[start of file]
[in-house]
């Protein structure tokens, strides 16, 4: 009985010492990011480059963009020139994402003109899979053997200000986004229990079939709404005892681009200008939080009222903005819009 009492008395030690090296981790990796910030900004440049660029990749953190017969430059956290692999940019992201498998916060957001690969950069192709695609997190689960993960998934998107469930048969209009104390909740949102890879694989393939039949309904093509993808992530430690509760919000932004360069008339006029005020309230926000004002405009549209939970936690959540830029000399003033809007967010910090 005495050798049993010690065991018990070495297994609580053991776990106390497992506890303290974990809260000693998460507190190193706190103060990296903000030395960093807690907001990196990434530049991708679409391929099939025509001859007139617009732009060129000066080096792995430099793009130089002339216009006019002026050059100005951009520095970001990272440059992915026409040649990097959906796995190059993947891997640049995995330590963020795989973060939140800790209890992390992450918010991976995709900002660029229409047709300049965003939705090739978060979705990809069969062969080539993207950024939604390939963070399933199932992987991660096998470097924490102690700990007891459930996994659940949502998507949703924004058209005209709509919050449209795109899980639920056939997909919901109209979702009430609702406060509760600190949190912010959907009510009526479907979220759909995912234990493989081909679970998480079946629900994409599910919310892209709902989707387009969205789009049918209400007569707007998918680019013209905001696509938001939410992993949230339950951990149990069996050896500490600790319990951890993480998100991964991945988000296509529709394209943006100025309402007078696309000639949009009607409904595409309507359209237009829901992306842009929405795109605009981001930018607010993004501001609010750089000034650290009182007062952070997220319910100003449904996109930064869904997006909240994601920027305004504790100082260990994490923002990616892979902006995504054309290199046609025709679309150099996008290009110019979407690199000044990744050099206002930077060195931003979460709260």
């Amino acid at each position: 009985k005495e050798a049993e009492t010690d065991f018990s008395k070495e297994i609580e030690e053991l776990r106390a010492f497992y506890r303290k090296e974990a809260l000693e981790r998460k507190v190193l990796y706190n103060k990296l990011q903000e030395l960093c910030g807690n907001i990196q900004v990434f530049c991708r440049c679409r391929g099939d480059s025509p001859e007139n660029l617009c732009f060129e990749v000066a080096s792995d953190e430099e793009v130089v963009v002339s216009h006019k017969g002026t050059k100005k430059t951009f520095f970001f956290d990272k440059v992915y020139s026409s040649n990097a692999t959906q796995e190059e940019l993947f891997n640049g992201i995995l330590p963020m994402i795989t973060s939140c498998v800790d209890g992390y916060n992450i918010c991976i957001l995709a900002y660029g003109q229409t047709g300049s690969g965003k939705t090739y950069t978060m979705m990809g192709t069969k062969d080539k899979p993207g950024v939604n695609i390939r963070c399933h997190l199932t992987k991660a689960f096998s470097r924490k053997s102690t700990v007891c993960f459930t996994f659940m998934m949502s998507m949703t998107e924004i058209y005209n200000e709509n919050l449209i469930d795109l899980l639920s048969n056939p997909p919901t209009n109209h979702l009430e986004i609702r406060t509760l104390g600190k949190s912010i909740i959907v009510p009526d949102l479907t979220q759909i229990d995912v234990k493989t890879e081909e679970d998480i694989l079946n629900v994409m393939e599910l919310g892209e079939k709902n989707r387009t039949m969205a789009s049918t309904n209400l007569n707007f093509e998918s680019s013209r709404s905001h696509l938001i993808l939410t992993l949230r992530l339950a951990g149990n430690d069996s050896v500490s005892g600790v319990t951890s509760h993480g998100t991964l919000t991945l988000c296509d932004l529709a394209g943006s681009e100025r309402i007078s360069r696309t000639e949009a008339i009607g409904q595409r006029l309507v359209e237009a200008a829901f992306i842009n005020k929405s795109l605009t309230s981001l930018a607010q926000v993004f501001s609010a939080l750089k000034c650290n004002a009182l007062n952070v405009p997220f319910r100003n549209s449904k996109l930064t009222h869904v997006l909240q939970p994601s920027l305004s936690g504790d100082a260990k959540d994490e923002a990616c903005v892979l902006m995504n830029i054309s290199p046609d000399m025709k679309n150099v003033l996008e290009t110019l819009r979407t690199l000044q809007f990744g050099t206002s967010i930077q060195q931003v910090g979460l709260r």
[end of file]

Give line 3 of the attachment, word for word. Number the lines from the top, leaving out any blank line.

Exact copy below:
């Amino acid at each position: 009985k005495e050798a049993e009492t010690d065991f018990s008395k070495e297994i609580e030690e053991l776990r106390a010492f497992y506890r303290k090296e974990a809260l000693e981790r998460k507190v190193l990796y706190n103060k990296l990011q903000e030395l960093c910030g807690n907001i990196q900004v990434f530049c991708r440049c679409r391929g099939d480059s025509p001859e007139n660029l617009c732009f060129e990749v000066a080096s792995d953190e430099e793009v130089v963009v002339s216009h006019k017969g002026t050059k100005k430059t951009f520095f970001f956290d990272k440059v992915y020139s026409s040649n990097a692999t959906q796995e190059e940019l993947f891997n640049g992201i995995l330590p963020m994402i795989t973060s939140c498998v800790d209890g992390y916060n992450i918010c991976i957001l995709a900002y660029g003109q229409t047709g300049s690969g965003k939705t090739y950069t978060m979705m990809g192709t069969k062969d080539k899979p993207g950024v939604n695609i390939r963070c399933h997190l199932t992987k991660a689960f096998s470097r924490k053997s102690t700990v007891c993960f459930t996994f659940m998934m949502s998507m949703t998107e924004i058209y005209n200000e709509n919050l449209i469930d795109l899980l639920s048969n056939p997909p919901t209009n109209h979702l009430e986004i609702r406060t509760l104390g600190k949190s912010i909740i959907v009510p009526d949102l479907t979220q759909i229990d995912v234990k493989t890879e081909e679970d998480i694989l079946n629900v994409m393939e599910l919310g892209e079939k709902n989707r387009t039949m969205a789009s049918t309904n209400l007569n707007f093509e998918s680019s013209r709404s905001h696509l938001i993808l939410t992993l949230r992530l339950a951990g149990n430690d069996s050896v500490s005892g600790v319990t951890s509760h993480g998100t991964l919000t991945l988000c296509d932004l529709a394209g943006s681009e100025r309402i007078s360069r696309t000639e949009a008339i009607g409904q595409r006029l309507v359209e237009a200008a829901f992306i842009n005020k929405s795109l605009t309230s981001l930018a607010q926000v993004f501001s609010a939080l750089k000034c650290n004002a009182l007062n952070v405009p997220f319910r100003n549209s449904k996109l930064t009222h869904v997006l909240q939970p994601s920027l305004s936690g504790d100082a260990k959540d994490e923002a990616c903005v892979l902006m995504n830029i054309s290199p046609d000399m025709k679309n150099v003033l996008e290009t110019l819009r979407t690199l000044q809007f990744g050099t206002s967010i930077q060195q931003v910090g979460l709260r």